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mkriggen
05-24-2013, 07:18 PM
Does amboyna wood need to be stabilized? For that matter, has anyone ever put together a list of woods that don't need stabilization?

Thanks,
Mikey

Burl Source
05-24-2013, 07:20 PM
People use Amboyna both Natural and Stabilized.

cclin
05-24-2013, 07:41 PM
Mark, how about HONDURAS ROSEWOOD, THUYA & black & white EBONY??
@Mikey, I hope it is ok I use your thread to ask....

Burl Source
05-24-2013, 08:03 PM
Rosewood and Thuya seem to be fine either way. Both of these like to weep for several months after getting stabilized.
B&W Ebony gets used both ways but I prefer it stabilized.
I am scared of the crosscut, end grain B&W Ebony even when stabilized.

mkriggen
05-24-2013, 08:39 PM
Mark, how about HONDURAS ROSEWOOD, THUYA & black & white EBONY??
@Mikey, I hope it is ok I use your thread to ask....

No problem, I consider it on topic anyway.:thumbsup:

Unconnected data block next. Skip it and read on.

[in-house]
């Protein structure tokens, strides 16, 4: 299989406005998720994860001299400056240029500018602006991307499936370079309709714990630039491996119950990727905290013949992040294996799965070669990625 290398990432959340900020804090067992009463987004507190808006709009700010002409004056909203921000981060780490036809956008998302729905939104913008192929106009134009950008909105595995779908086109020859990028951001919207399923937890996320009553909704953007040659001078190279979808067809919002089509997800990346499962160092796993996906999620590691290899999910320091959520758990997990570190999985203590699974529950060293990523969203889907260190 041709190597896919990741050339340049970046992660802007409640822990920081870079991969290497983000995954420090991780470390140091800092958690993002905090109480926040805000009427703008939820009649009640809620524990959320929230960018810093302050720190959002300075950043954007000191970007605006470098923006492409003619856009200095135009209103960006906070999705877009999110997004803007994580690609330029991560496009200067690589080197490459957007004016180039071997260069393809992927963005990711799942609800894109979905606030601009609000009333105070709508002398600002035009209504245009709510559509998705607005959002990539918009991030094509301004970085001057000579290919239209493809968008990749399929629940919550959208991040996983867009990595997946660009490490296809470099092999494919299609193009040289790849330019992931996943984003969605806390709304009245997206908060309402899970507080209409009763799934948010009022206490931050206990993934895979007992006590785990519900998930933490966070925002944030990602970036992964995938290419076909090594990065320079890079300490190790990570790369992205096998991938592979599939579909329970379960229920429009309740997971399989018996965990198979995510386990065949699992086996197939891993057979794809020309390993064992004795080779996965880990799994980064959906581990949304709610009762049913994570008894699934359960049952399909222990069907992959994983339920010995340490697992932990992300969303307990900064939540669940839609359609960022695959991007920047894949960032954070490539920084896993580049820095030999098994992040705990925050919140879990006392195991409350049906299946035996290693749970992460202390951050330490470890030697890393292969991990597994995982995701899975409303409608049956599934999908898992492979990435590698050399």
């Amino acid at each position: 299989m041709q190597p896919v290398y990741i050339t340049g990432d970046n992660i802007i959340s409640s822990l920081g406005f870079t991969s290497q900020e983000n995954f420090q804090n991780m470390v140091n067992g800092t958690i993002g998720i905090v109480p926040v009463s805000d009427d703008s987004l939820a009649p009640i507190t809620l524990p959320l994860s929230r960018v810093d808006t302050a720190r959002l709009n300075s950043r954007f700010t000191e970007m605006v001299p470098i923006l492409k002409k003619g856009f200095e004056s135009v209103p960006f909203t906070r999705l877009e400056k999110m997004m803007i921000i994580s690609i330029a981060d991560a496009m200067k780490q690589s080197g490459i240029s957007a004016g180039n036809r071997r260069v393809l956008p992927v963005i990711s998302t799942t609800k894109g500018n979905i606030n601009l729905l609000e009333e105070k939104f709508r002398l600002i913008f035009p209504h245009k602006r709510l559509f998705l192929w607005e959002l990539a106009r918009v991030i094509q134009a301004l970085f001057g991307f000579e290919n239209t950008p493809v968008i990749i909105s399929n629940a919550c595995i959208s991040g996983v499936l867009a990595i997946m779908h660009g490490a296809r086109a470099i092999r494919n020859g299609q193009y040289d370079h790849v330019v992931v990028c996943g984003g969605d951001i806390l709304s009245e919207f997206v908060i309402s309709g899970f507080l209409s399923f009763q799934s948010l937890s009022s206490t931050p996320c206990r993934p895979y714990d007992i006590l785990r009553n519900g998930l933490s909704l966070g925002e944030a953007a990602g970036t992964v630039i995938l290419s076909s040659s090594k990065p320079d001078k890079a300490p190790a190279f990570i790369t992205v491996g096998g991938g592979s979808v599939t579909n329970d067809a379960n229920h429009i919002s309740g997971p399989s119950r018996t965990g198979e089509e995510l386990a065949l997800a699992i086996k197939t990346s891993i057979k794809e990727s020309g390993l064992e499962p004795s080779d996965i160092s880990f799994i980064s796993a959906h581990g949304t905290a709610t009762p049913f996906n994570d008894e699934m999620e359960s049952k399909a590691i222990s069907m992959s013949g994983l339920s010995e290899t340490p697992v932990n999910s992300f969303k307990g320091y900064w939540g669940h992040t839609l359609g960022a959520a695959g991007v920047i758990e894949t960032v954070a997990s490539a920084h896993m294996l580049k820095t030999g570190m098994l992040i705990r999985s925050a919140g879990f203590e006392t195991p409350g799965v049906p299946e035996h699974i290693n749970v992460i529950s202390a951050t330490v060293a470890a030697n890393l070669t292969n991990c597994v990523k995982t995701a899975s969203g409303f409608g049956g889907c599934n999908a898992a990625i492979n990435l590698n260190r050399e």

cclin
05-24-2013, 10:14 PM
Rosewood and Thuya seem to be fine either way. Both of these like to weep for several months after getting stabilized.
B&W Ebony gets used both ways but I prefer it stabilized.
I am scared of the crosscut, end grain B&W Ebony even when stabilized.

No problem, I consider it on topic anyway.:thumbsup:

Thanks!!

apicius9
05-24-2013, 10:19 PM
What Mark said. Unstabilized thuya can be a little brittle in my experience, but it does look better unstabilized. B&w ebony is a b&$'@. I saw a sellers stash with hundreds if not thousands of pieces, and each and every piece I looked at had cracks.

Stefan

mkriggen
05-25-2013, 03:52 AM
Thanks for the info, I was actually thinking about picking up some B&W ebony for ferrels, think I'll rethink it now...wow, all this thinking is making my head hurt:dazed:

Dream Burls
06-01-2013, 11:50 AM
Does amboyna wood need to be stabilized? For that matter, has anyone ever put together a list of woods that don't need stabilization?

Thanks,
Mikey

I have compiled a list of woods that may not need to be stabilized. I say "may" because it usually depends on the use and how certain you want/need to be about its stability. There are some wood like Ironwood that are pretty much fail safe, but as Mark and others are pointing out, a lot of them fall on the cusp. If you'd like the list I have PM me and I'll forward it to you.